Articles Tagged with Orange County sexual harassment lawyer

When one police officer had the courage to speak out against alleged acts of sexual harassment in her sexual harassmentprecinct, she claims she was the one who was investigated, according to a BuzzFeed News report. Her story is one that would almost be too wild to be true if we hadn’t witnessed this type of behavior in so many other institutions, businesses, and places of work. The officer said she was new to the New York Police Department when she started getting a lot of friendly attention from one of the higher ranking officers. Friendliness allegedly escalated to unwanted touching and then propositions. For five years, she claimed she endured the behavior, telling anyone in her chain of command she felt safe enough talking to, hoping for change that never came. She said she felt trapped, knowing how aggressively police officers reacted when outsiders are brought in to investigate one of their own. Eventually she cracked and sought help form the department’s Office of Equal Employment Opportunity, at which point she alleged a very creative form of retaliation began.

The officer said shortly after filing her complaint, she was under investigation for alleged alcohol abuse and ordered to complete a treatment program. She took this accusation to be a direct threat, considering she described her own alcohol use as minimal with only a few drinks a year and a clean record with no complaints. Fighting the accusations only seemed to get her in more trouble though, as she said she was suspended when she refused to complete the program and lost a month of pay. Meanwhile, the officer she accused of harassment was docked 10 vacation days for years of alleged abuse toward her. Continue reading

As any good sexual harassment attorney knows, one of the biggest deterrents to victims coming forward withsexual harassment their stories is fear of retaliation and the effects it can have on their careers and well-beings. This issue is compounded infinitely for immigrant families, who not only fear risking their careers, but their entire way of life, their homes, the potential of deportation, and possible separation from their families. Even those who are in the process of becoming a legal citizen are fearful causing waves could put their citizenship in jeopardy. Sexual harassment, discrimination, and assault in the workplace is scary enough, but these personal ramifications add an exclamation point to the end of an already very frightening sentence.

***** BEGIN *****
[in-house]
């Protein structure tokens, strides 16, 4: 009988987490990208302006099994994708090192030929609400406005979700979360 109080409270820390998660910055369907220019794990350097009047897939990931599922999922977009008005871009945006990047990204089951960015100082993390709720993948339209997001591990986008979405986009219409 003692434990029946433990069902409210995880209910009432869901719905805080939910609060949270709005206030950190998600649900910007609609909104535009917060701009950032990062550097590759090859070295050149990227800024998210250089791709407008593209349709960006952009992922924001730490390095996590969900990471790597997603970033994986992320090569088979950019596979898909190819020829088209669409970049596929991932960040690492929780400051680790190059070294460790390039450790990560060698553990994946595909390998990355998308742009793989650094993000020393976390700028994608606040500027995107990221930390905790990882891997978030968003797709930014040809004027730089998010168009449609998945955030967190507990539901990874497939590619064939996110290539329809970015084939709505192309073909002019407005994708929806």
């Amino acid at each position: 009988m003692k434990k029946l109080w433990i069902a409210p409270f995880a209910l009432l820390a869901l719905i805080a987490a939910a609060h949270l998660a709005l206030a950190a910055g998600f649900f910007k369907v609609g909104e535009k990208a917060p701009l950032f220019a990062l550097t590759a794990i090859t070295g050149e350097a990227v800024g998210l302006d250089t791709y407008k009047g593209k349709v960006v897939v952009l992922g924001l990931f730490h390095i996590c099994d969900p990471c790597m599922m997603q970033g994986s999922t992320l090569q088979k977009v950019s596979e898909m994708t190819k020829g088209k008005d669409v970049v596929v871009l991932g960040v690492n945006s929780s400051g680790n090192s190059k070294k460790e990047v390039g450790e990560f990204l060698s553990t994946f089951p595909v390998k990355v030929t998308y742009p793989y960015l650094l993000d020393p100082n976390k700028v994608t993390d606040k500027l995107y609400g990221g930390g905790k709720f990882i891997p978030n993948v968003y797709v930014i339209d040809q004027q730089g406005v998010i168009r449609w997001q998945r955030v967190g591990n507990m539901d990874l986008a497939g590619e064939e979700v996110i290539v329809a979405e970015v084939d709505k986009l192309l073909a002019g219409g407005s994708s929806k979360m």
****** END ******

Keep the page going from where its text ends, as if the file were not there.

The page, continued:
The fear of deportation, even for those who are following all the rules and are actively seeking citizenship, has increased significantly recently with the current administration making a very public example of non-Americans. Attorney General Jeff Sessions in recent months invoked a “no tolerance” policy when it comes to people crossing the border from Mexico, offering little room to differentiate between asylum seekers and those committing violent crimes or trafficking drugs. This has created an environment where those already in the country tend to lay low, keep quiet, and hold their breaths to see what happens next.

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Not only is sexual harassment in the workplace illegal, but it also is costing a significant amount of money. Thesexual harassment influx of reports of sexual misconduct has led journalists and investigators to dig into the scope of these behaviors. What they have found is a trail of monetary payoffs and cover-ups over the years that have kept accusers silent and cost states and businesses a sizeable amount of money. California, despite having many protections, may be one of the biggest offenders.

The News Journal in Delaware recently revealed sexual misconduct payoffs over the past decade cost the state $663,000, plus the costs of litigation. Cases were filed alleging sexual harassment, misconduct, and discrimination across a variety of departments. Totals in other states varied pretty widely. Florida tallied $11 million in settlements, but that was over a 30-year period. Investigations in New York revealed at least $5 million in payouts from 2008-2010. Continue reading